We’re a worker-owned agency that designs, builds and supports websites for organisations we believe in.

A Bangladeshi boy helps to raise a red flag at a demonstration. He is surrounded by the crowd at the protest, mostly women with headscarves. Credit: Rainbow Collective

War on Want

War on Want campaigns against the root causes of poverty and human rights violation. Working in partnership with grassroots groups around the world, they mobilise support and build alliances to fight for human rights, raise public awareness of the root causes of poverty, inequality and injustice, and empower people to take action for change. 

War on Want came to us during a time of significant change. They were in the process of redeveloping their organisational, communications and membership strategies alongside the development of a new website and content strategy. In addition to this, in the early stages of the discovery process, a brand refresh was introduced.

Theory of change

The discovery and design process for the project kicked off with a Theory of Change exercise. For various reasons, War on Want needed to push forward with the website redevelopment even though a strategy review that had begun 9 months earlier was delayed by Covid-19. Therefore, we found ourselves in the difficult position of trying to anticipate, rather than build on, the communication strategy. 

The Theory of Change process was introduced to help all stakeholders come to a shared understanding of the project goals and how best to anticipate the strategic direction. This helped us to define high-level communication goals in the form of KPIs. 

This expanded the content strategy that we had originally planned to include a review of how the website fitted into the wider communications strategy. Through the Theory of Change, it was discovered that the website had a younger demographic than originally understood and this was an opportunity to build a new community and re-align for a younger campaigning audience. As a result, an overhaul of the extensive content was essential.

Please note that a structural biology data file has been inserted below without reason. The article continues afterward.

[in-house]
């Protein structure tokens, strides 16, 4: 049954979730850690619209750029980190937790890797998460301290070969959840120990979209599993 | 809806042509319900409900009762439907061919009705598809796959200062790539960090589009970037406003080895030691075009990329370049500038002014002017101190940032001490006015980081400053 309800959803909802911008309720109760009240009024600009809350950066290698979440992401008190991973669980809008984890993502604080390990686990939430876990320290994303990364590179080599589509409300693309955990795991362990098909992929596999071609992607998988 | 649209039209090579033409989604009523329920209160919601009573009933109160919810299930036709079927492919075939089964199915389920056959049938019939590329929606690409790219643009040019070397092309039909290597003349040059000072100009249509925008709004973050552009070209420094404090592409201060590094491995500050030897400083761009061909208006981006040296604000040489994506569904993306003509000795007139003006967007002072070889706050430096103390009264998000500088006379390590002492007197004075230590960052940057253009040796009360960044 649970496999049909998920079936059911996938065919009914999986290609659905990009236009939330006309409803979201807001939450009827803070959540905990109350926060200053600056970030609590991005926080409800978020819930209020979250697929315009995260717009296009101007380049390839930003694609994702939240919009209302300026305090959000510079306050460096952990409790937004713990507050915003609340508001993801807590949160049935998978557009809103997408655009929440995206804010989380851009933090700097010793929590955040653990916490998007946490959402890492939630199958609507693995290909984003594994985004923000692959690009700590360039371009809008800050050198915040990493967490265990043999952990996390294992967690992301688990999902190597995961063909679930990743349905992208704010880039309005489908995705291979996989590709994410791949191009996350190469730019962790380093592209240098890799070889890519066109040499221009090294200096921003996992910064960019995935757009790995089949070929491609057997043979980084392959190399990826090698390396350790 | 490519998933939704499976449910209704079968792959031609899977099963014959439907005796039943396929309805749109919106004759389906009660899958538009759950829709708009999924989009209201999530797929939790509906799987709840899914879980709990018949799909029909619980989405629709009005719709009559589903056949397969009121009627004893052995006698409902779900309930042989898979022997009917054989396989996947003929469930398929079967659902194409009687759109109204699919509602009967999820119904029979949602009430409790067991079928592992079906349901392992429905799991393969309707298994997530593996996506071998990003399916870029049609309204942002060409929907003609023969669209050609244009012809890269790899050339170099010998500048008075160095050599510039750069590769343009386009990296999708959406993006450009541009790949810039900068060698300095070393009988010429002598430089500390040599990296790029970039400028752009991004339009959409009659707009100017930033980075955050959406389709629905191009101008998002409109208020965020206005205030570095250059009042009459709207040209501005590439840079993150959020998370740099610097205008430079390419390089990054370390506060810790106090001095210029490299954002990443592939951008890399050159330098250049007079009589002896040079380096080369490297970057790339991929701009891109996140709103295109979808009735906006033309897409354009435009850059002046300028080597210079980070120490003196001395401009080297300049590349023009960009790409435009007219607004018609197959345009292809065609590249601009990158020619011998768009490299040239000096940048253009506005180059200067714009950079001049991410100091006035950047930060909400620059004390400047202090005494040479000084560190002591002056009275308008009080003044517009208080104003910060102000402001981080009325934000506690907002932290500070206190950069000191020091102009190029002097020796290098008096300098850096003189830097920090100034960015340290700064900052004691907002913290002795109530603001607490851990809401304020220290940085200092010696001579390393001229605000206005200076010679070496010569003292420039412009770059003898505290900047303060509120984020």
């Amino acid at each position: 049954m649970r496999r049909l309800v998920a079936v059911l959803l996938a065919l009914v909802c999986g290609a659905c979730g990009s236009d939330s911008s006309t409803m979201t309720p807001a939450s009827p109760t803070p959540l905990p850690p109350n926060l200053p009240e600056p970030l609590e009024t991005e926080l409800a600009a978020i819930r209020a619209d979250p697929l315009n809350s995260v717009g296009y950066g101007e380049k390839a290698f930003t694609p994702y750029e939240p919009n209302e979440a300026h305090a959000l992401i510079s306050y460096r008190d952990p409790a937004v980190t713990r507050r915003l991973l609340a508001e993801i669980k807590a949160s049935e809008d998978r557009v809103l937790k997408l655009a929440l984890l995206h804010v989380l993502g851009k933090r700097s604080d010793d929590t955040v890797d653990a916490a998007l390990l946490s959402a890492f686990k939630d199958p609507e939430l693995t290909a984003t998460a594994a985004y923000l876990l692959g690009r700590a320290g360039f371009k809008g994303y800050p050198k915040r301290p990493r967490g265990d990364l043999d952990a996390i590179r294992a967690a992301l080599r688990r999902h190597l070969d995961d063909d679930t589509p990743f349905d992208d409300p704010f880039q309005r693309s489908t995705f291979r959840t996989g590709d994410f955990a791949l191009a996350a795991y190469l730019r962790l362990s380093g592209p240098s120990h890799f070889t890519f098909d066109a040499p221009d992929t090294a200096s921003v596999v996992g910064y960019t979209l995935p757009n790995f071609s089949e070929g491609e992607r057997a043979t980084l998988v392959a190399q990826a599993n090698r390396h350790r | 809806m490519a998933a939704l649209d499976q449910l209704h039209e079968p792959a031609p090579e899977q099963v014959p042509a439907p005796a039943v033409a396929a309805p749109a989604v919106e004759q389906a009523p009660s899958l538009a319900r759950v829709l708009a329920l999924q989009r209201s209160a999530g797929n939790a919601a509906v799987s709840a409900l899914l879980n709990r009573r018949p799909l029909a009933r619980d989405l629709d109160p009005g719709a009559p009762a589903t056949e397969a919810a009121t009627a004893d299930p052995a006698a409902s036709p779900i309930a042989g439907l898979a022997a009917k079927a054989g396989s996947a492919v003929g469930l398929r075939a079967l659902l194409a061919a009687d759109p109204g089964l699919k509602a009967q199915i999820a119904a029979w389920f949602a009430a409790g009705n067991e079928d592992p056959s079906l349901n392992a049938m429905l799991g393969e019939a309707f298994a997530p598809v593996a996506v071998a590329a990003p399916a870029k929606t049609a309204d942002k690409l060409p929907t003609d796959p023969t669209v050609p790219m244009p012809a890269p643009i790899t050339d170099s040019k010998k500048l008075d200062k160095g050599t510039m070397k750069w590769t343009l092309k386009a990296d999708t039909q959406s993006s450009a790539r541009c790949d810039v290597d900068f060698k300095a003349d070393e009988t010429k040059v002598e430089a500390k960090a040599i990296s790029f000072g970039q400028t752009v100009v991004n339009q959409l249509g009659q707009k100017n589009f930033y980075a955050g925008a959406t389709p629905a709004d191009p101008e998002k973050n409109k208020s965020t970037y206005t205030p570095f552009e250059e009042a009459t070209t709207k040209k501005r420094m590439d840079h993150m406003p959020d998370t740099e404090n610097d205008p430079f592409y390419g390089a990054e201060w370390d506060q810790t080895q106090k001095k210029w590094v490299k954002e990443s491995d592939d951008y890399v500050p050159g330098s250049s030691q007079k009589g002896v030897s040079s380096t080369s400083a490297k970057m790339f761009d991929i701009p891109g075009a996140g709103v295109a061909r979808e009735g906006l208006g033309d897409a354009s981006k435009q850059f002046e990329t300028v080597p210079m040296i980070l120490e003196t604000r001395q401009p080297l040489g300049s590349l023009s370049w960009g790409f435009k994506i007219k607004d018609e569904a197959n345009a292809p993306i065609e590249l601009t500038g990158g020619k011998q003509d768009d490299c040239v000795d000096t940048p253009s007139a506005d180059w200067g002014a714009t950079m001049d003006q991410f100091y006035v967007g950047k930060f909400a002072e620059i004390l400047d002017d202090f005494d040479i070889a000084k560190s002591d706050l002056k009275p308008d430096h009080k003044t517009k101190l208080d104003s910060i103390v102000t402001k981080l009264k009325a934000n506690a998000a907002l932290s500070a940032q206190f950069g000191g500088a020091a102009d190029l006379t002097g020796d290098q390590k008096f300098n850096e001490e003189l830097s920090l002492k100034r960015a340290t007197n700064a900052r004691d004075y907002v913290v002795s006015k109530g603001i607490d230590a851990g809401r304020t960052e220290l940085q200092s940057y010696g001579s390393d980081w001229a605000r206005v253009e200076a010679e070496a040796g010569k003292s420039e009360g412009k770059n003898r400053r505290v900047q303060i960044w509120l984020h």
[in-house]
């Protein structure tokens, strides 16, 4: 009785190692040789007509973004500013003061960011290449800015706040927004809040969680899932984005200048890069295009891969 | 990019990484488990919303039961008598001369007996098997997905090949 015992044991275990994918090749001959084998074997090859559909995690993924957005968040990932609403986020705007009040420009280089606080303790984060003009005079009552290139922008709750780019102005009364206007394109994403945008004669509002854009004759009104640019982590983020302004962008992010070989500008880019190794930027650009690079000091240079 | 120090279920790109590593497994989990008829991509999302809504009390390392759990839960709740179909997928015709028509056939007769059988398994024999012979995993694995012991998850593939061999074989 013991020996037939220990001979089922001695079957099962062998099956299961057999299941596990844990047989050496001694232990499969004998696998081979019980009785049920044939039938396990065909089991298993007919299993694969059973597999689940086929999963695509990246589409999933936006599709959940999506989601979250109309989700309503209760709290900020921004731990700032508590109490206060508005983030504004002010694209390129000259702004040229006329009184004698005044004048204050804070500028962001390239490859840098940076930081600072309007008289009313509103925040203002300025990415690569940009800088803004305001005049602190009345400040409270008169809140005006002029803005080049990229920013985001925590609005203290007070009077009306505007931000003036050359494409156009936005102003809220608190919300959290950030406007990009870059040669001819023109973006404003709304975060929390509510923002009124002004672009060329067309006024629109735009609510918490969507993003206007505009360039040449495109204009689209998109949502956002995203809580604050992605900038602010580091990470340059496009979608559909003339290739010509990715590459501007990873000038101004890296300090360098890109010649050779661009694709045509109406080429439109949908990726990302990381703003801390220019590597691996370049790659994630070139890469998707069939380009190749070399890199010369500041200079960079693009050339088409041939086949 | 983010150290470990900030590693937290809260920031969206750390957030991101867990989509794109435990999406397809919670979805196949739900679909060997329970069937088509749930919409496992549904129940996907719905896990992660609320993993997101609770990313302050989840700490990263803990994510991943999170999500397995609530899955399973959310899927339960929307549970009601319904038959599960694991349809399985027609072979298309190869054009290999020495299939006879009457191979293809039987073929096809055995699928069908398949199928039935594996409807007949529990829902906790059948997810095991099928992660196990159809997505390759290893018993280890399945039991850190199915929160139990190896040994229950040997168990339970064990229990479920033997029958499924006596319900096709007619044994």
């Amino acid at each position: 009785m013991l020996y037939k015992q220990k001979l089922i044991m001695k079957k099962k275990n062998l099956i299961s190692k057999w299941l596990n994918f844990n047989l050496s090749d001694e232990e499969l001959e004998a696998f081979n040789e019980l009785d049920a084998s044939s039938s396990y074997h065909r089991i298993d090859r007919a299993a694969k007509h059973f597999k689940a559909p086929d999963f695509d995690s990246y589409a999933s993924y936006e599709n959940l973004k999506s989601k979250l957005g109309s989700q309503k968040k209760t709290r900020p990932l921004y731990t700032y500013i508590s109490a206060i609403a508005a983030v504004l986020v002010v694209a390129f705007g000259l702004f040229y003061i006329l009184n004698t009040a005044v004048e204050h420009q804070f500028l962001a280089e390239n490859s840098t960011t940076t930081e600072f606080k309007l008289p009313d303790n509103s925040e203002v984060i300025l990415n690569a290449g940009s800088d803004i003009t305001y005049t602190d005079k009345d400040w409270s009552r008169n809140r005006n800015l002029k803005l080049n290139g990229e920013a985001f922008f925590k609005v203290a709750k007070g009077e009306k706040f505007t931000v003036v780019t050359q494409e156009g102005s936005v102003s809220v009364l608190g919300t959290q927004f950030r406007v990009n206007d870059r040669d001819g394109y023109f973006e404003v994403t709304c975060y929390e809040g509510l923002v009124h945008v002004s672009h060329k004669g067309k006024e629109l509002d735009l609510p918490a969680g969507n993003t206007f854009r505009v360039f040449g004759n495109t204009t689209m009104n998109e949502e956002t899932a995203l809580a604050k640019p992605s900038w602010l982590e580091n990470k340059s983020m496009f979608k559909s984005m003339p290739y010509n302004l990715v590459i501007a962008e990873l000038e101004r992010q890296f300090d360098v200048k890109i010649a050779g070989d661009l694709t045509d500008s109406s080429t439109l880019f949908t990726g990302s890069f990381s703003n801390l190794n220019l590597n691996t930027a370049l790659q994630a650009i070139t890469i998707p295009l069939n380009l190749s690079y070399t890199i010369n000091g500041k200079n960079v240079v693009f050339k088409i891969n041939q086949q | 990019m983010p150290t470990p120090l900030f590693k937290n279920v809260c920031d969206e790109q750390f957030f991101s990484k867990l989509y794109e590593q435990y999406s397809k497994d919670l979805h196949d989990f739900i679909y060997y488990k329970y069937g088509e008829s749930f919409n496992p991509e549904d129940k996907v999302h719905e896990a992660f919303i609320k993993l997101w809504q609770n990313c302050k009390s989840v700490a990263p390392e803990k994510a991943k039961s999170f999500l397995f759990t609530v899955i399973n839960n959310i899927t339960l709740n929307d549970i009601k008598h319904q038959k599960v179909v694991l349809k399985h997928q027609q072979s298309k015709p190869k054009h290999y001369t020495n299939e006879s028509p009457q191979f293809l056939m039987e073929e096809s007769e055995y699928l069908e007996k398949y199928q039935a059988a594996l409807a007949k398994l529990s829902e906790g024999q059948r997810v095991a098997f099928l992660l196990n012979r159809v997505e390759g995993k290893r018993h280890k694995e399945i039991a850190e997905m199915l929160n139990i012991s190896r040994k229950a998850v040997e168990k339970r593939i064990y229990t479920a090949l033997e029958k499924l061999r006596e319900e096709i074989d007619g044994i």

Image showing the newly designed home page on the left and the old one on the right, for comparison.
New home page on the left, old home page on the right.

Branding and design

While War on Want weren’t at a point to undertake a complete rebranding process, they wanted to undergo a brand refresh with the new site. The existing brand wasn’t accessible and didn’t reflect the strategy that had been devised which focussed on a younger audience. Through some small changes to the logo, expanding the colour palette and updating the typography, a brighter, cleaner and more flexible brand was introduced, without the cost and implications of a complete rebranding process.

An image showing a section landing page on a mobile.
An image showing the 'Take action' page on a mobile.

Content migration

War on Want had a significant library of content they wanted to migrate from Drupal 7 to Drupal 8. This was largely resources in the form of PDFs, but also included some news articles and reports. While this was initially out-of-scope, following the Theory of Change and the design process, it was understood that a significant amount of the existing content was still regularly viewed by users, despite dating back over 10 years. 

As the content strategy involved making significant changes to the way news and resources in particular were presented, War on Want undertook a content audit to only update any content desired for migration to work within the new content types – such as updated taxonomy, page layout and images. 

The end result was a notably decluttered site demonstrating War on Want’s current work and past activities without completely purging or recreating older content.

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